Parents with young children have until the 1 December 2013 to take part in a survey about the forthcoming changes to nursery provision in Renfrewshire. They can advise the council about what arrangements would suit them and their child best by logging onto www.renfrewshire.gov.uk/familiesfirst

Image: Quads, Kayam, Eshan, Anika and Rayan (left to right) aged 6 enjoy the Families First holiday activities at Renfrew High School

Energy advice service will help hard-pressed families this winter.

Renfrewshire Council and Linstone Housing Association (on behalf of FLAIR) will launch a dedicated energy advocacy service this winter to target support to hard-pressed local people.

As part of the service, residents will be able to make use of an expert adviser who can help them on a range of issues from resolving problems with energy companies to securing funding for new energy measures in their home.

The move means the previous Renfrewshire energy advocacy role that was run by the council and funded by the Scottish Government until March 2013, can be re-launched in time for winter.

Councillor Macmillan and Mrs Kerton

It helped many local people last year including elderly home owner, Elizabeth Kerton who had no hot water and poor insulation until an adviser stepped in.

Mrs Kerton, 64, from Johnstone explained: “The service was able to help me out during winter last year when my boiler wasn’t working properly. I was getting heat – but I’d had no hot water for over a year and had to constantly rely on my shower. The adviser was able to sort that all out for me and I got a new boiler, plus loft insulation. I’m absolutely delighted because the house is definitely holding the heat much better now. I’d recommend the advocacy service to others.”

Council Leader, Mark Macmillan met Mrs Kerton recently to hear how the service helped her. He said: “I’m pleased that with our partners at Linstone, we are able to re-launch this worthwhile service to offer a wide range of support on energy issues. I was delighted to hear first hand from Mrs Kerton who benefitted previously from energy advocacy. She had a faulty boiler and no hot water and they took on her case, resulting in a brand new boiler and loft insulation. I’m delighted for Mrs Kerton and look forward to other people who need help, getting dedicated support.”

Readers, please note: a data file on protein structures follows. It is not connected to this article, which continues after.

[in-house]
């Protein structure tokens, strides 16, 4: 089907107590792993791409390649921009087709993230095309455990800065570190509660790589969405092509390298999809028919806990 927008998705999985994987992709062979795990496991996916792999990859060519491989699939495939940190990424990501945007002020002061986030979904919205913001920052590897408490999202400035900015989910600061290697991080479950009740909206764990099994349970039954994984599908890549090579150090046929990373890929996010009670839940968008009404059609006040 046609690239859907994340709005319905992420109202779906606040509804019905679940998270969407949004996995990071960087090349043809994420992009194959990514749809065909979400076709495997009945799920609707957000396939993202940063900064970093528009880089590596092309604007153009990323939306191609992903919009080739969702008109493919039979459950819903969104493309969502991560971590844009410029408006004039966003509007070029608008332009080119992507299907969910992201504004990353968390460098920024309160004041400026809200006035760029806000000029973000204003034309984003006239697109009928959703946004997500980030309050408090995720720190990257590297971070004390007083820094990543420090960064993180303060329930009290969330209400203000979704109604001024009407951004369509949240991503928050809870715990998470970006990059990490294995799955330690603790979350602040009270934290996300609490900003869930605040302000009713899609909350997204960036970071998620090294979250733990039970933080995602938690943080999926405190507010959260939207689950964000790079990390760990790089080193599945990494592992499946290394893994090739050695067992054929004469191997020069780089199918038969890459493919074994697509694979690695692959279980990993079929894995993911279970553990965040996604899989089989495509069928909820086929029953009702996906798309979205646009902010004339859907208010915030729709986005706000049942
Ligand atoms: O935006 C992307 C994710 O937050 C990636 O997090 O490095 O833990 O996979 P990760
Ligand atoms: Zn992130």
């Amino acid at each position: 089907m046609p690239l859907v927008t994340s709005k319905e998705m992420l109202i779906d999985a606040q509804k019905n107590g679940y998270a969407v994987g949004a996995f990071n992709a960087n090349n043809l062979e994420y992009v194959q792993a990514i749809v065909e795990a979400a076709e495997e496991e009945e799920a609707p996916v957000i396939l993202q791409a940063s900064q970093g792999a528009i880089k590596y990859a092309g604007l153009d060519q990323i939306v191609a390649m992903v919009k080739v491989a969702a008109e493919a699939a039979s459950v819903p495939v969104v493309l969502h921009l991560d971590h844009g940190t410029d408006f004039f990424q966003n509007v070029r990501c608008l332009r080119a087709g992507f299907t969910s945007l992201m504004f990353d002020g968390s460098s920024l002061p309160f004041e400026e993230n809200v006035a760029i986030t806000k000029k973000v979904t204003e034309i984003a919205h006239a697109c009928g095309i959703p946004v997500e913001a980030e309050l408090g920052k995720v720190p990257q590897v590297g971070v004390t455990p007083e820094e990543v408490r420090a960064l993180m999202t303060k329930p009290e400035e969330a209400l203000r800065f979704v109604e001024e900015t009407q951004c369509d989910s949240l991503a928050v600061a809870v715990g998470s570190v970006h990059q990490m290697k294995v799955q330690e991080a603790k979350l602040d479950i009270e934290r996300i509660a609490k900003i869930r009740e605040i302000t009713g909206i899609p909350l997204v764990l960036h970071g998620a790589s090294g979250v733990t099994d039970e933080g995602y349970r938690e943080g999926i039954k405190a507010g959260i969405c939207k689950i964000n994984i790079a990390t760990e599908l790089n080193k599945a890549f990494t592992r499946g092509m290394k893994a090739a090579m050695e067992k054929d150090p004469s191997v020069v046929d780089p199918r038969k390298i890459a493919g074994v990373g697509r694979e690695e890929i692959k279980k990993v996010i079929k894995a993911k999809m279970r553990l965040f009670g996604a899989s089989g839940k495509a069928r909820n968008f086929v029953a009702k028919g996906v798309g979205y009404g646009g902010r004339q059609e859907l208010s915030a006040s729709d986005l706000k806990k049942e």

Gary Dalziel, Linstone’s Director of Finance and Corporate Services, said: “We recognise that one of the most expensive aspects of having a home are the energy costs and we are confident that the introduction of this service of will be a tremendous benefit to our residents to ensure they are receiving expert, tailored and independent energy advice on what can be an extremely complex system. We are delighted to have been able to secure funding to allow Renfrewshire Council’s energy advice team to deliver this service on our behalf and across Renfrewshire.”

Councillor Macmillan added: “With national Energy Saving Week from 21 until 25 October, we’re reminded of the importance of doing all we can to be energy efficient to not only help cut down our bills, but to also reduce our impact on the environment.

We’ve set up a dedicated energy section at our website to offer tips and useful advice, and I’d urge everyone to visit the pages.”

The new service will be up and running by the end of October. To get in touch with the advocacy team, call 0141 618 7515 or email emu@renfrewshire.gov.uk

For more information visit: www.renfrewshire.gov.uk/energy

brick-city-st-pancras-

LEGO exhibition comes to Paisley Museum

A must-see exhibition for fans of LEGO® young and old, Brick City is a display of the world’s most iconic buildings and landmarks by LEGO artist Warren Elsmore, one of the very few professional LEGO artists in the country. Exclusive to Paisley, Brick City is a celebration of the world’s architecture, recreated using the toy of the century…LEGO bricks.

brick-city-st-pancras-Brick City features many impressive replicas such as the London 2012 Olympic Park, Rome’s Colosseum and the Las Vegas strip. The exhibition also includes a model of London’s St Pancras station, which measures 5 ft tall and 12 ft long, and contains no less than 180,000 LEGO bricks; Brick City celebrates the best of global architecture and the simple magic of the famous Danish children’s toy.

In addition to this spectacular reconstruction of world-famous landmarks, from 23 November, the public are invited to get creative by producing their own version of famous Paisley buildings such as Paisley Abbey, Paisley Museum and Paisley Town Hall. Visitors can also participate in a public art piece; a mosaic of the famous Paisley Pattern, constructed entirely of LEGO.

The exhibition takes place at Paisley Museum, from 8 November to 16 February. Tickets cost £4 (£3 conc), Family ticket is £12 (2 adults and 2 children). Children under 3 go FREE. For the duration of Brick City only Paisley Museum is extending its opening hours to the following: Wednesday, Friday, Saturday 11am to 4pm, Tuesday and Thursday 11am to 5.30pm and Sunday 12pm to 5pm.

Courtesy of Renfrewshire Arts.